German carmaker BMW celebrated a major milestone on Friday, with 150,000 BMW i3s made since its inception in 2013.
The all-electric BMW i3 has been produced at the carmaker’s Leipzig plant and plant manager Hans-Peter Kemser says the milestone is a success story for the pioneering electric car model.
“The production anniversary underlines the sustained success of our BMW i3, which we are very proud of at the Leipzig location,” Kemser said, it was reported by Germany’s Free Press (translated from German).
Despite its accumulating years on the market, the BMW i3 has remained a popular seller for the carmaker: In the first quarter of the current year, the i3 achieved an increase in sales of 16.2 percent to 9,227 units.
Since 2014, the model is the world’s best-selling electric vehicle in the so-called premium compact segment, according to BMW.
Consistent further development of the BMW E-Drive drive technology has likely contributed to the i3’s continuing success, with an increase in range, and battery size now double what it was when first released on the market – once kitted with a modest 22.6kWh of battery storage, the i3 now has 42.2kWh giving it a range of up to 260km in everyday operation.
While the electric motors and structural components for the i3 are produced at BMW’s Landshut plant, other components including the high-voltage accumulator, the e-transmission and the aluminum chassis are built at BMW’s Dingolfing factory in the German region of Bavaria.
The carmaker recently expanded its e-mobility operations at Dingolfing, creating an additional 2,000 jobs as it prepares for its next major electric offering – the futuristic and highly automated BMW iNext.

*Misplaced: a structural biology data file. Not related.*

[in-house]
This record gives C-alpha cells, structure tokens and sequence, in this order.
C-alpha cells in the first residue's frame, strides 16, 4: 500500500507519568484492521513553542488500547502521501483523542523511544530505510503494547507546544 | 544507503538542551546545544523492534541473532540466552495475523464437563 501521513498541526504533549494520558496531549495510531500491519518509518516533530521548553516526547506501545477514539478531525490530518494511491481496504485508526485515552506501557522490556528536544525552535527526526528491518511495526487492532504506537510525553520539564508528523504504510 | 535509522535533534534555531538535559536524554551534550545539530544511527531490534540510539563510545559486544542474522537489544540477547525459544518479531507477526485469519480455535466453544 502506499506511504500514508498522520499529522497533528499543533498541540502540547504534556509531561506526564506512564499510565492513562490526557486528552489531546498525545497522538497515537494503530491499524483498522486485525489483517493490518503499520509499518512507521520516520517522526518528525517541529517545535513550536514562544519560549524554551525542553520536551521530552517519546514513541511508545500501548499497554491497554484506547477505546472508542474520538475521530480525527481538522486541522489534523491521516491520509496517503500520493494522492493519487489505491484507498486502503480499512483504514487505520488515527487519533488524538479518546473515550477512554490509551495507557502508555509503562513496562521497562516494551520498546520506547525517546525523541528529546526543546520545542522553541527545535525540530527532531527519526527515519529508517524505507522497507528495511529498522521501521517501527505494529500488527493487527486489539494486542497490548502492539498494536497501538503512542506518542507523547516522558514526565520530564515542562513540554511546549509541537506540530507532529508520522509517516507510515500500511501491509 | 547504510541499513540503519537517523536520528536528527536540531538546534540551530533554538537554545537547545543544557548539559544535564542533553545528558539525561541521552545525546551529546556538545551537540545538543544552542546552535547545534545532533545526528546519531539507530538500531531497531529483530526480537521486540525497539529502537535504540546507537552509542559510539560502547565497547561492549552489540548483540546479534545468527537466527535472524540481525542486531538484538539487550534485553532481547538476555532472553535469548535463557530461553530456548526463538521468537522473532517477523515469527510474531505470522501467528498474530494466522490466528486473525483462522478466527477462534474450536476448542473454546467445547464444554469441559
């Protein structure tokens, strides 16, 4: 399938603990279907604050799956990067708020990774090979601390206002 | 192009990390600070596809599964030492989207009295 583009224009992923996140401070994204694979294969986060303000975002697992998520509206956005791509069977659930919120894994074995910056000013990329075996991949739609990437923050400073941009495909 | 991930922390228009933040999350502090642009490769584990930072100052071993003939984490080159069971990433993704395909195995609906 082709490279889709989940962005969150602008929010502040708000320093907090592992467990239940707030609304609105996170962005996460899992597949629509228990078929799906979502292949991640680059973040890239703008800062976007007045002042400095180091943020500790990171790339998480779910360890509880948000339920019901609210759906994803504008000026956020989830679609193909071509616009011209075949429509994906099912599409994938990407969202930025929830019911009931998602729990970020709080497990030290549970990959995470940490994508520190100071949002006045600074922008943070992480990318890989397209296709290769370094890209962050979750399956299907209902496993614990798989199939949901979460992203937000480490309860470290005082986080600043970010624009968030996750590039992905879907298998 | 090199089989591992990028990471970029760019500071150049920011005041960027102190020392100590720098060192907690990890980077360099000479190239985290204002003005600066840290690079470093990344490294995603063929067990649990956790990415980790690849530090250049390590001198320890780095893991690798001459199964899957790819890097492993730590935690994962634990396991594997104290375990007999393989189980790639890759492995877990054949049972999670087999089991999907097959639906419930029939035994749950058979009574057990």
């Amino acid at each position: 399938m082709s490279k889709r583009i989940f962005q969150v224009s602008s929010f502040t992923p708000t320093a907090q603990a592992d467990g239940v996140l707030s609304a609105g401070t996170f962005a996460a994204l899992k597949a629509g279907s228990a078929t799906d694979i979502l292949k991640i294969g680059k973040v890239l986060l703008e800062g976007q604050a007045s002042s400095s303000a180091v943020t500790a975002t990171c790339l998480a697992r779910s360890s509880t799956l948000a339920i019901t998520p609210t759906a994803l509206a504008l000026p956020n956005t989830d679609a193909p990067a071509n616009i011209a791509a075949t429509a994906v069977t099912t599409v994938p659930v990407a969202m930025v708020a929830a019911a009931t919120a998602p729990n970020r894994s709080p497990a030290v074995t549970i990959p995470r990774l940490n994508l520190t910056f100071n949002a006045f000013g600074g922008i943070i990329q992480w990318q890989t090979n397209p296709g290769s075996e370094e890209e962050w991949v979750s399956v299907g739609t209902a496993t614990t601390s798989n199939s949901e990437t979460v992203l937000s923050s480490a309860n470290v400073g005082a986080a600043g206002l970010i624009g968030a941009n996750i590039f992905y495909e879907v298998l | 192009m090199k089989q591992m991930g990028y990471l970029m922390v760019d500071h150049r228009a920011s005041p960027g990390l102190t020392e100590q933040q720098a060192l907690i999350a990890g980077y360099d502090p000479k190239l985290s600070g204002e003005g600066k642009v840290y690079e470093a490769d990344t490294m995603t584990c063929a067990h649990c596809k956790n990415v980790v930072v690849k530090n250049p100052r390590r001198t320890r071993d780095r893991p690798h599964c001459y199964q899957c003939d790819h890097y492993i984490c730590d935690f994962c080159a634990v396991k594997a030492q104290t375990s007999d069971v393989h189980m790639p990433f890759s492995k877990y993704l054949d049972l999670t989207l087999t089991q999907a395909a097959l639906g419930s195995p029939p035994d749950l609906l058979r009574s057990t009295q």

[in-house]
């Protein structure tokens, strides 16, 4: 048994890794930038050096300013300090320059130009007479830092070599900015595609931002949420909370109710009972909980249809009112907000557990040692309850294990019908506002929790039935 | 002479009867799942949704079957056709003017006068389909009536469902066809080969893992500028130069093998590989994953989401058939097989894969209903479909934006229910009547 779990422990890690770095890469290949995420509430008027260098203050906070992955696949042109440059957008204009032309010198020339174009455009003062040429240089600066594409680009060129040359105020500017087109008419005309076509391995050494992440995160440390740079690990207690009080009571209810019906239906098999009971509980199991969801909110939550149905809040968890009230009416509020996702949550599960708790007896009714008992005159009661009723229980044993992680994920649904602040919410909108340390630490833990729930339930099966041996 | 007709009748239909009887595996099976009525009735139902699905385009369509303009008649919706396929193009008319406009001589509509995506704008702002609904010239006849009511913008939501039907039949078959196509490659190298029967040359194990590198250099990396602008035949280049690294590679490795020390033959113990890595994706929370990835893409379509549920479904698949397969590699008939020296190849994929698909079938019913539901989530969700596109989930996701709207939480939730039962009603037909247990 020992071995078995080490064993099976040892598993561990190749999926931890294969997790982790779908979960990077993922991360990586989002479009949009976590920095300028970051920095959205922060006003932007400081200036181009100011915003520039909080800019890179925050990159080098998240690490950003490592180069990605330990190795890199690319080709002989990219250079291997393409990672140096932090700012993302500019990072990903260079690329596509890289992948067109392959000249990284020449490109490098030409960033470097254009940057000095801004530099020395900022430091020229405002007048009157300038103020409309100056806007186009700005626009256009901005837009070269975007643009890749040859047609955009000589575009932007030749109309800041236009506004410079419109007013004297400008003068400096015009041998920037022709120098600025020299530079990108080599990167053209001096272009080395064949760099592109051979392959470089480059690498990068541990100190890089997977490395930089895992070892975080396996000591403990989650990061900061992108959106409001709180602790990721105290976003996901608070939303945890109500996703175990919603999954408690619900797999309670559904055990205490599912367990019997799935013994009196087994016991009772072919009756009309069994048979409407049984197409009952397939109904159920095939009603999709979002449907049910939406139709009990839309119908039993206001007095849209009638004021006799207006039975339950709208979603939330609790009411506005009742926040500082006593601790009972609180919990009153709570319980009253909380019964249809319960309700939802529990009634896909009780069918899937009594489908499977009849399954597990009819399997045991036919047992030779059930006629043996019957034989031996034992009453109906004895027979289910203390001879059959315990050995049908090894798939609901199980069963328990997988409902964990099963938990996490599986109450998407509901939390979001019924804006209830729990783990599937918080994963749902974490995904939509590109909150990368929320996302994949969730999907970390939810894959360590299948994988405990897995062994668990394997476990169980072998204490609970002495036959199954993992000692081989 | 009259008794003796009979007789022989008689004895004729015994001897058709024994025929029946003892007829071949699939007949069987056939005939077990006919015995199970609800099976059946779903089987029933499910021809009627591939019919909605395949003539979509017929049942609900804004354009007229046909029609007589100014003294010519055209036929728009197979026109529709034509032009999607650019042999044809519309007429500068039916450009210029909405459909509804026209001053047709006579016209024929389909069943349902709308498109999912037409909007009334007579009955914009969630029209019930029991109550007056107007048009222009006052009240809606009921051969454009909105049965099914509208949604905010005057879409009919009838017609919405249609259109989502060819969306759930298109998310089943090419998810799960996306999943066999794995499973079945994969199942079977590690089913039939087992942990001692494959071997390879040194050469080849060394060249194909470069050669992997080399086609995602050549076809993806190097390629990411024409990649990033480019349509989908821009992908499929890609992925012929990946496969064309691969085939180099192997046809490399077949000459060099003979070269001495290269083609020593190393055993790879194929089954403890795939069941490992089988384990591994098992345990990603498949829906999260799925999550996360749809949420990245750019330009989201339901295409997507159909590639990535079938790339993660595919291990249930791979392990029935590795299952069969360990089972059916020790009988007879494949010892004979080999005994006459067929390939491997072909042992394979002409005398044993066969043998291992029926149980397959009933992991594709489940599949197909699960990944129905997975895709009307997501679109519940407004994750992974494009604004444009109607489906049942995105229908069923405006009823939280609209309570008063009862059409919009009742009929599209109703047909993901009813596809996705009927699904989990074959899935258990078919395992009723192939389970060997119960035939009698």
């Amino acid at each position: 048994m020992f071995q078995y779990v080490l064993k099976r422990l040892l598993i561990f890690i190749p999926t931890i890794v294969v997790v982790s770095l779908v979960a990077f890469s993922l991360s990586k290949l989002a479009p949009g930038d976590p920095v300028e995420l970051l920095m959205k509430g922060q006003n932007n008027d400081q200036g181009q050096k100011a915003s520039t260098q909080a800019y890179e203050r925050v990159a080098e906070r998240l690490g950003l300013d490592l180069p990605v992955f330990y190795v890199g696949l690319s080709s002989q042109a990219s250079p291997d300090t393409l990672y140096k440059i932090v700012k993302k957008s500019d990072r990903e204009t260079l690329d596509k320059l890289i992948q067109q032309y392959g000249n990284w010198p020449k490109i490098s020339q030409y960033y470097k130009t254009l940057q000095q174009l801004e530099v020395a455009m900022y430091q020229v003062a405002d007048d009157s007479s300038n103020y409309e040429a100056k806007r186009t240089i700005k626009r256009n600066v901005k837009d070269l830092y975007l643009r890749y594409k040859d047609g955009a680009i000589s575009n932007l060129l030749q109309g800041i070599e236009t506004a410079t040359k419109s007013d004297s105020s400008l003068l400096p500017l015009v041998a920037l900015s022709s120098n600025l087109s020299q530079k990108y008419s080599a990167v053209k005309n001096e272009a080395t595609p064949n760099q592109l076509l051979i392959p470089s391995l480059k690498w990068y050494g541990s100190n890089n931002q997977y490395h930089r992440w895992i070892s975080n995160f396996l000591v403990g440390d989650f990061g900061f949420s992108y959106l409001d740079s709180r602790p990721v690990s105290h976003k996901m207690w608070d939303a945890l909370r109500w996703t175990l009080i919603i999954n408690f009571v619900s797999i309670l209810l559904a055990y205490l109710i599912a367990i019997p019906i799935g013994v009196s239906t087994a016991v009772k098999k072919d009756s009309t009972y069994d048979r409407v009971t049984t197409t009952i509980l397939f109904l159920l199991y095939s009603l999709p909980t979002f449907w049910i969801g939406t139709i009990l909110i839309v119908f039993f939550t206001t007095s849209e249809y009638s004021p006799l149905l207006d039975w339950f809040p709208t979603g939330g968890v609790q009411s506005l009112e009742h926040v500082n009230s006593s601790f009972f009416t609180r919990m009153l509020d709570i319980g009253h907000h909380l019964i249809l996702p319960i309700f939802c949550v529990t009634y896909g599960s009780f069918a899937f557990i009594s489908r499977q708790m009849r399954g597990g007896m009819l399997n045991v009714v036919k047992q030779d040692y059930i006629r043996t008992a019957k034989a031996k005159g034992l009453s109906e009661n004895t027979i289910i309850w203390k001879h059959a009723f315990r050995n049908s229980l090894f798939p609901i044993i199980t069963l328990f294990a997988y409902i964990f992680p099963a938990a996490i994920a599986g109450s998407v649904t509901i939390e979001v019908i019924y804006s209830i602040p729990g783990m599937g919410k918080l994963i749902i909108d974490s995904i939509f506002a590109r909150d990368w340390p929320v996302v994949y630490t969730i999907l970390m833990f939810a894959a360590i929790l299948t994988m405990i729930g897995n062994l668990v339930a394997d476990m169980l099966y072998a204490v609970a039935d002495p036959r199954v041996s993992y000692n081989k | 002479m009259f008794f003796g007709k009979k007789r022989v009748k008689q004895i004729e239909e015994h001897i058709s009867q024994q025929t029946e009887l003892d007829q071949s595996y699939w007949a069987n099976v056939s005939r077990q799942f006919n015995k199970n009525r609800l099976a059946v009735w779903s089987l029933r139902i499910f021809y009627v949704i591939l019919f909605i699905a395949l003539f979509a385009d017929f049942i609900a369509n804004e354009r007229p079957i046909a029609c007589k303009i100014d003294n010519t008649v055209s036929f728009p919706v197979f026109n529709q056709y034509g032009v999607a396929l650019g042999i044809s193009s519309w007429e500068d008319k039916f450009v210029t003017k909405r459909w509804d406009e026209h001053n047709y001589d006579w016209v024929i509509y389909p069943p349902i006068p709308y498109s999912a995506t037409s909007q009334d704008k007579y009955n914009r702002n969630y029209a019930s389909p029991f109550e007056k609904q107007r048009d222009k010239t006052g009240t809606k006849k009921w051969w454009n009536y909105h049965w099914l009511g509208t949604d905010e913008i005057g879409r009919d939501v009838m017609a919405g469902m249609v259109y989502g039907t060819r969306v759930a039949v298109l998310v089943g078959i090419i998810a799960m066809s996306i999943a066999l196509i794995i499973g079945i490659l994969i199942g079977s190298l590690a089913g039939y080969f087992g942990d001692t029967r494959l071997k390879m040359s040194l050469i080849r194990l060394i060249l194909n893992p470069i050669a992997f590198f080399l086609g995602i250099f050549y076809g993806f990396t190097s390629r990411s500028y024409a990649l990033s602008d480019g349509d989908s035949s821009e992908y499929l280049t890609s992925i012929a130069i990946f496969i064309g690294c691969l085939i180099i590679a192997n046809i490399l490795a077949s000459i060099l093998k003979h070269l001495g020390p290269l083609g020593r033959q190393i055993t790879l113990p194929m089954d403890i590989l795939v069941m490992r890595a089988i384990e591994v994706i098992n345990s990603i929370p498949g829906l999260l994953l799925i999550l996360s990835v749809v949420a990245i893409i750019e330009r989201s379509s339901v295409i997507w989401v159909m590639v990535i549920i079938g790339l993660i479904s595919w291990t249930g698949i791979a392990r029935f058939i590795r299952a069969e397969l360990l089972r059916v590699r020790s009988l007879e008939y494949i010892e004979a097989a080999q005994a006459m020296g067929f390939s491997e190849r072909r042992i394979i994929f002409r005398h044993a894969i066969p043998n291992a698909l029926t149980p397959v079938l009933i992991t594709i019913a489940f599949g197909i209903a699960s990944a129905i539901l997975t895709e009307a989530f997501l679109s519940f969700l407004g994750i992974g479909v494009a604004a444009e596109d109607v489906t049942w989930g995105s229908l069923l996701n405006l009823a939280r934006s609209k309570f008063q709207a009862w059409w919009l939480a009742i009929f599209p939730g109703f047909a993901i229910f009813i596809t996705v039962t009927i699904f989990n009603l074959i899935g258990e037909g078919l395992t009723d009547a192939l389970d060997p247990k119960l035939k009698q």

Of the expansion, Dingolfing director Ilka Horstmeier said that it will further concrete BMW’s position as a leader in electric and automated mobility.
“We want to, and will, emerge as a winner in our industry’s technological transformation. And we will continue to pioneer future topics such as e-mobility and autonomous driving,” she said in a statement.
In this context, the plant director announced that, “we will increase the number of Dingolfing-based jobs in the production of e-drive components several times over in the next few years – to a total of up to 2,000.”
The BMW Leipzig plant began series production in March 2005, and today more than over 1,000 vehicles a day roll off the production line including more than 180 BMW i3, BMW i3s and BMW i8 Coupé and BMW i8 Roadster – all vehicles with alternative drives and bodies made of innovative lightweight construction.
The total investment volume in Leipzig is currently more than two billion euros ($A3.2 billion), and employs a core workforce of more than 5,300 employees.
Bridie Schmidt is lead reporter for The Driven, sister site of Renew Economy. She specialises in writing about new technology and has been writing about electric vehicles for two years. She has a keen interest in the role that zero emissions transport has to play in sustainability and is co-organiser of the Northern Rivers Electric Vehicle Forum.